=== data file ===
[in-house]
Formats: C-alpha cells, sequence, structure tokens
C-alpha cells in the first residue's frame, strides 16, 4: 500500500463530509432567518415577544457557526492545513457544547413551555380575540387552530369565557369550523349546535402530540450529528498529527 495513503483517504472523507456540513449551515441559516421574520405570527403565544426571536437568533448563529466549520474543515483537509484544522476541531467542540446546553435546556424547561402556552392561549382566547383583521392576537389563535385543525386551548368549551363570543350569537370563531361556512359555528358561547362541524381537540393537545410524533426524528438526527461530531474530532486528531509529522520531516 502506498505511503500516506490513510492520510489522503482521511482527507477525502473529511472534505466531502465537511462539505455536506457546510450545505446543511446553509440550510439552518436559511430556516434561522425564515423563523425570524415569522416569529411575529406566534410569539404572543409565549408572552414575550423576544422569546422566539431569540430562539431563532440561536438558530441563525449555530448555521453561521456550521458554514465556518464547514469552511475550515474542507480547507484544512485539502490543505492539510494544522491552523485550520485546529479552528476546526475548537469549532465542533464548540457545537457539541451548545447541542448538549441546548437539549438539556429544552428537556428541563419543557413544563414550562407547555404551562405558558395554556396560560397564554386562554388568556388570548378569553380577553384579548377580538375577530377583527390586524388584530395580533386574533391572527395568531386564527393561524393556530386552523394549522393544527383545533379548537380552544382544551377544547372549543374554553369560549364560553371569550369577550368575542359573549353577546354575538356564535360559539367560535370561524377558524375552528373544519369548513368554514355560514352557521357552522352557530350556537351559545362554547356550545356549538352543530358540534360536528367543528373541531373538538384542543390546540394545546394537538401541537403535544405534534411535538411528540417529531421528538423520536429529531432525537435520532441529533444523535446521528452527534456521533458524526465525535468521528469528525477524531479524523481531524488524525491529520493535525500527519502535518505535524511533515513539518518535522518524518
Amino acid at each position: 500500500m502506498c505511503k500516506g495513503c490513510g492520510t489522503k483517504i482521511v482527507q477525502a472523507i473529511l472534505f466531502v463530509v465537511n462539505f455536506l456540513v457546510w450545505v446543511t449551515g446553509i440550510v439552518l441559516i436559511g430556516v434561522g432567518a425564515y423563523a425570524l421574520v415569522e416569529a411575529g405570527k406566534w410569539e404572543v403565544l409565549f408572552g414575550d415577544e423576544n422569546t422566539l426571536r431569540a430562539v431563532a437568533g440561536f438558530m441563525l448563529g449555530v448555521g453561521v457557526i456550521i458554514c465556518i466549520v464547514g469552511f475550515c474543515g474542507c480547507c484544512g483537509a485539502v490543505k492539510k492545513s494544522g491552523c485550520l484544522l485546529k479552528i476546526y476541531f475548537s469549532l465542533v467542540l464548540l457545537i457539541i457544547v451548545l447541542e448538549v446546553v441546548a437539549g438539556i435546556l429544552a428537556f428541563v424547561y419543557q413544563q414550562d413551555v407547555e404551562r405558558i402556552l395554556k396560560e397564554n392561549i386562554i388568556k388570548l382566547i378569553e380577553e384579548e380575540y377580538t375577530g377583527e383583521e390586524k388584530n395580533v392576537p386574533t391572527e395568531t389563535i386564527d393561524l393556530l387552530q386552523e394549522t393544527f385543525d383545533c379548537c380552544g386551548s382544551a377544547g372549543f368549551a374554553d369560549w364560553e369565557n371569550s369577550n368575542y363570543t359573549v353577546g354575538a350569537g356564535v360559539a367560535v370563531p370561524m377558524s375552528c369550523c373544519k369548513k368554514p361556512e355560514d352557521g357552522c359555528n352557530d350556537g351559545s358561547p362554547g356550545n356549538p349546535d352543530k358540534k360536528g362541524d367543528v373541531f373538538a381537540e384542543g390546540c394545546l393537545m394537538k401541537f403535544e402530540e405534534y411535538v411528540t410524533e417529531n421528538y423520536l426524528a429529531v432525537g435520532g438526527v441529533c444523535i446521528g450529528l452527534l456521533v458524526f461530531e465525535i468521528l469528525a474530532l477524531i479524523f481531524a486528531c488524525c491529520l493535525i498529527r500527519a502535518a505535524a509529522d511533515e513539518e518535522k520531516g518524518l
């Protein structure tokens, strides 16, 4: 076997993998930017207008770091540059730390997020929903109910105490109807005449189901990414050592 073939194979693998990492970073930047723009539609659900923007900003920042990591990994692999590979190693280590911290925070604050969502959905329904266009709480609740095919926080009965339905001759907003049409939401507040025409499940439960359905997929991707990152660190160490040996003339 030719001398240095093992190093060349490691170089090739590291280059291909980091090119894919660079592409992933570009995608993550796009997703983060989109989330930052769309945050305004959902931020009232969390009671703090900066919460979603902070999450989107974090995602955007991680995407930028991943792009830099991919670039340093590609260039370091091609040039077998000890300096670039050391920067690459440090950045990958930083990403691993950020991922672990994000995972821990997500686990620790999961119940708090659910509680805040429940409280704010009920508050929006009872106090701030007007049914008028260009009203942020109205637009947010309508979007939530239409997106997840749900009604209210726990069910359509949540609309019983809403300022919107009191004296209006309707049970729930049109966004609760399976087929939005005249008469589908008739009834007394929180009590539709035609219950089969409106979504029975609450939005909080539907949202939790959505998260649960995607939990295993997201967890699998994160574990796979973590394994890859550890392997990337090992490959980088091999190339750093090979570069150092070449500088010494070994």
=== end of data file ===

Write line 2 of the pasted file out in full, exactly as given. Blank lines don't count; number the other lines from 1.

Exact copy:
Formats: C-alpha cells, sequence, structure tokens